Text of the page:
Biodiversity - international, national and local aspirations

23 December 2022

December 2022

Biodiversity is definitely the word of the month.  As the COP15 conference of parties to the UN Biological Diversity Convention ends in Montreal, there is a flurry of related information and activity.

Internationally, COP15 has resulted in an agreement (The Guardian), apparently forced through by Chinese conference President Huang Runqiu in the face of opposition from several African countries, which aims 'to put humanity on a path to living in harmony with nature by the middle of the century.'

At national level, the Scottish Government published its draft Biodiversity Strategy, introduced at COP15 by Green Skills, Circular Economy and Biodiversity Minister Lorna Slater. 

The Scottish Government also instigated the Edinburgh Process to encourage the participation of 'sub-national' governments - regional and provincial governments, city, town and rural councils etc -  '. .  in the development of the post-2020 Global Biodiversity Framework and to ensure inclusion of all levels of government in the planning, reporting and implementation phases.'  The outcome of the process, started in 2020, was the formulation of the Edinburgh Declaration in August 2021.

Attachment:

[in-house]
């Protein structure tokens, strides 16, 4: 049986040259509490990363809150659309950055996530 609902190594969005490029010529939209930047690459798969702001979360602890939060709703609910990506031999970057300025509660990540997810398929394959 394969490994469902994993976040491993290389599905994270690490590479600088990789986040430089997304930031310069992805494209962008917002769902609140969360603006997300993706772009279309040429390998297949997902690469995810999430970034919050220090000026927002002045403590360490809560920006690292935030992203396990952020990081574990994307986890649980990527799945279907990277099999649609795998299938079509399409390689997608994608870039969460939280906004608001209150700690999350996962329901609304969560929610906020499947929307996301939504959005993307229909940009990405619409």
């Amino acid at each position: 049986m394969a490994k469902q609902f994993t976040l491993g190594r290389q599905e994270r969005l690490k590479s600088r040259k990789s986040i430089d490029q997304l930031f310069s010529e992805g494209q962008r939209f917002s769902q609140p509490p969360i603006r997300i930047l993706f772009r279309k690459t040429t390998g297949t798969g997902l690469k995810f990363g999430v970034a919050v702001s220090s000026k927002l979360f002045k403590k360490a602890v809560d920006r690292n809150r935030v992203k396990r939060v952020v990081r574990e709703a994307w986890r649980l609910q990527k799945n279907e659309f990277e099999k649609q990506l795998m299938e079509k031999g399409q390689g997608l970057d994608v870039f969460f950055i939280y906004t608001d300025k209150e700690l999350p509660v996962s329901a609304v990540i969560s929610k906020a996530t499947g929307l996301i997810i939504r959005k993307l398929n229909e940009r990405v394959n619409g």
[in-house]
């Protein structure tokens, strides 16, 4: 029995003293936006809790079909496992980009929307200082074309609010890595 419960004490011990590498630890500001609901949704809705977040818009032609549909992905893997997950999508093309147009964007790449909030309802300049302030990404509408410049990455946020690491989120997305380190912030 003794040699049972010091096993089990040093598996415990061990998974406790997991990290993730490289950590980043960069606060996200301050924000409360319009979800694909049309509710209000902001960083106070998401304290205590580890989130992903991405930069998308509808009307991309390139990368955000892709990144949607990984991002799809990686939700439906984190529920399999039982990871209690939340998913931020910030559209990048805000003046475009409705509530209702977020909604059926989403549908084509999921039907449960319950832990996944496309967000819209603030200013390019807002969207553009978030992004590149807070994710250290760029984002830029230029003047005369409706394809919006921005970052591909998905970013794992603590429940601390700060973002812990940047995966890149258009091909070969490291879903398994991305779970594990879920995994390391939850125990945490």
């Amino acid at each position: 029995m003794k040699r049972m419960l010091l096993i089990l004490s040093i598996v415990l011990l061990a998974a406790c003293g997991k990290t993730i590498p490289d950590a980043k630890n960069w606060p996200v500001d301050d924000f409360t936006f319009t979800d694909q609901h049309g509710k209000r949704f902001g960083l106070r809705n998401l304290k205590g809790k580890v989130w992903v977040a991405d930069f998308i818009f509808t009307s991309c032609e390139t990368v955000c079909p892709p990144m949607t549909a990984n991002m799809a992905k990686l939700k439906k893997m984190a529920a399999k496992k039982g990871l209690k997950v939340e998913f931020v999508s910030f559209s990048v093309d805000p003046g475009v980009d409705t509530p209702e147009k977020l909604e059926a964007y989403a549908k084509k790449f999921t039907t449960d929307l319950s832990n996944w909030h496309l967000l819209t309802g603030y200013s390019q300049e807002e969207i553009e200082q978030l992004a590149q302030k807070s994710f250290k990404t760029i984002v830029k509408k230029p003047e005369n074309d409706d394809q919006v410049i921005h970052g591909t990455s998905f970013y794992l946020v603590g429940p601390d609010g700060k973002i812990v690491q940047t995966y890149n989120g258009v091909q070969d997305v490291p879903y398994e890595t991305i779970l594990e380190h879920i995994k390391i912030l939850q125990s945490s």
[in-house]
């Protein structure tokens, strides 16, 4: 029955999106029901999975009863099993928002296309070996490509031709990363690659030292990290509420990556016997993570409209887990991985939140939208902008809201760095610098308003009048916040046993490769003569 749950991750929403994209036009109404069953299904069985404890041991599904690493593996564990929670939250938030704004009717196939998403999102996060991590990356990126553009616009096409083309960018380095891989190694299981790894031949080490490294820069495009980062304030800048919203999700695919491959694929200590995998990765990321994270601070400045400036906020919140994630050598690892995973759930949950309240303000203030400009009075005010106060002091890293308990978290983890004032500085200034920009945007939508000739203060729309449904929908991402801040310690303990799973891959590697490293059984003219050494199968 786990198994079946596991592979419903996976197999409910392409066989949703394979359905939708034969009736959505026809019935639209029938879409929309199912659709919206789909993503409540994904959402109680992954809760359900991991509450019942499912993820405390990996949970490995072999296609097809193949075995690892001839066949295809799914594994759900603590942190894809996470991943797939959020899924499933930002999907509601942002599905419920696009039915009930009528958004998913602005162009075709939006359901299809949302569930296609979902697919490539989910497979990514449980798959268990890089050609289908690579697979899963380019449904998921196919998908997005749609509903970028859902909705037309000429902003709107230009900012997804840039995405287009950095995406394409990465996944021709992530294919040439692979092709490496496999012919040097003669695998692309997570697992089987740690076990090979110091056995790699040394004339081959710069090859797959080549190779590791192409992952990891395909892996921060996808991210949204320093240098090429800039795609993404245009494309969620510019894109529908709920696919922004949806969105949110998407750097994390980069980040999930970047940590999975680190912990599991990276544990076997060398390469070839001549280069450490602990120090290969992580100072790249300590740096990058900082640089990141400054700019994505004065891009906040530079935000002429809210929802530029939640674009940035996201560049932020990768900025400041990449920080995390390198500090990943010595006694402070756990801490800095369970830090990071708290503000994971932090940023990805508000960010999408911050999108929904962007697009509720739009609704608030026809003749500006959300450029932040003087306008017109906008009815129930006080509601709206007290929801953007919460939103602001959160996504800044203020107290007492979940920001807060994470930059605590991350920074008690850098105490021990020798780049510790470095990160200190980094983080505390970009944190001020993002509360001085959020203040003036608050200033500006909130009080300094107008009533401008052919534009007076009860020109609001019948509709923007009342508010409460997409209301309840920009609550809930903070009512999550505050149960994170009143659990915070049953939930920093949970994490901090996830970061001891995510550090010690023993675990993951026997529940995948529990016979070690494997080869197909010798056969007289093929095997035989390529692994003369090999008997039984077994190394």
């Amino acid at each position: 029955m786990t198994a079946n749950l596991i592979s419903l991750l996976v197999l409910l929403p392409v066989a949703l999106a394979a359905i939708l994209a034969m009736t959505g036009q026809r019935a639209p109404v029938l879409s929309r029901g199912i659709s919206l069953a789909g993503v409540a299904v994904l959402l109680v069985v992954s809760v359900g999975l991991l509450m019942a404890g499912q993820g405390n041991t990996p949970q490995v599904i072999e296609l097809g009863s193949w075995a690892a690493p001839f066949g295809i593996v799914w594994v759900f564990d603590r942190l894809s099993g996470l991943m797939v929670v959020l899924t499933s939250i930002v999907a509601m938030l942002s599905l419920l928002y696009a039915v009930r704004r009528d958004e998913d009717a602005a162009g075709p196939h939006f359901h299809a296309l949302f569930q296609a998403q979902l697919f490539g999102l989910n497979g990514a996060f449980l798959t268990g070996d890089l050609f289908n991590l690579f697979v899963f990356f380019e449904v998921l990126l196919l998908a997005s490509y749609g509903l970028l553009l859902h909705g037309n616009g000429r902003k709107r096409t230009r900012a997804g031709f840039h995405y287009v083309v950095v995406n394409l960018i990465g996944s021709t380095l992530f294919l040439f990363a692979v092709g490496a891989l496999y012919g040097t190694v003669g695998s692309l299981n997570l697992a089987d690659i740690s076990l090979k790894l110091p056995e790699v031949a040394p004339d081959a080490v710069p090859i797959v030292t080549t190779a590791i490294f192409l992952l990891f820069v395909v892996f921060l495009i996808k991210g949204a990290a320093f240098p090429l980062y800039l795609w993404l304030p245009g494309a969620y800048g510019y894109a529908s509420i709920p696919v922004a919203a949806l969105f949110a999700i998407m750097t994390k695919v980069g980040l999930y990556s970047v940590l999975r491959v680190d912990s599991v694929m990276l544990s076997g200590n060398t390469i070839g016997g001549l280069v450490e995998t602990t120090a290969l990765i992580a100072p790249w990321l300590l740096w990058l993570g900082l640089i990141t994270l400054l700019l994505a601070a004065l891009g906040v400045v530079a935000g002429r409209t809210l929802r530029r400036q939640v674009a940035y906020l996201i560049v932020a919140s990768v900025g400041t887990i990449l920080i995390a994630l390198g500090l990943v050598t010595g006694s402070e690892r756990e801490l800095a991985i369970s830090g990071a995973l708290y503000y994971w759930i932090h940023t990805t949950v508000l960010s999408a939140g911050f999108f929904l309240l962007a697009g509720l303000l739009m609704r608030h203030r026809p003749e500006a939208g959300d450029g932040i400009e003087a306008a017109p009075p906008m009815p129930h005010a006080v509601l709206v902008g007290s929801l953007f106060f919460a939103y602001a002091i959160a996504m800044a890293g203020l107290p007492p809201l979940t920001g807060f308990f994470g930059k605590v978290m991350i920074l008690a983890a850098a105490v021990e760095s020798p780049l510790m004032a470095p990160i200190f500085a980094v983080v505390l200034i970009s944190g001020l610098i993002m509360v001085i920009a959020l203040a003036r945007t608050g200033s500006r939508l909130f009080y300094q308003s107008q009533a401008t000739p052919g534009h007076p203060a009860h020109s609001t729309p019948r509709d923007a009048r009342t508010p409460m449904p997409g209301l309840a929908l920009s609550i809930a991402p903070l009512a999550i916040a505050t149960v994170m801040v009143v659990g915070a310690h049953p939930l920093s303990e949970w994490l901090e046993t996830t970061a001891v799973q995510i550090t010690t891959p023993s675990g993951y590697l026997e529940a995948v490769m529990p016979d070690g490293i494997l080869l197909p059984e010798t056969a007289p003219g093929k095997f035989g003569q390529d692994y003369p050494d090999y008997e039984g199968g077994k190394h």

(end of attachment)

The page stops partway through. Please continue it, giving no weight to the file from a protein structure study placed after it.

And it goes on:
Closer to home, Highland Environment Forum, led by the indefatigable Caroline Vaudrey, has published (2021) a biodiversity action plan  'Highland Nature  2021 - 2026', and has set up a number of working groups and published  other documents to support the plan.

On 12 December Highland Council leader Raymond Bremner, with the Chair of the recently-established Climate Change Committee Karl Rosie, signed the Edinburgh Declaration on behalf of the Council at a meeting with Francesca Osowska, CEO of NatureScot.  Ms Osowska said

“We welcome Highland Council signing the Edinburgh Declaration, demonstrating its strong commitment to tackle the nature and climate change emergencies. The Highlands is a beautiful and special place, and it is crucial we continue to build on the work – such as peatland restoration, tree regeneration and much more – to protect and restore nature throughout the region.”

See more detail on all of these at  Environment / Biodiversity


BUT . . as we all bask in a rosy glow of satisfaction at how well Scotland is doing, there's a cold blast of warning to Nicola Sturgeon from the UK Committee on Climate Change, who say that 

Scotland’s highly ambitious climate targets are “in danger of being meaningless” because her government still has no clear plan to meet them.

The Guardian  7 December 2022  Severin Carroll  Scotland Editor



We are part of the rapidly expanding worldwide Transition Towns movement. The Black Isle is a peninsula of about 100 sq miles ENE of Inverness in Scotland, UK.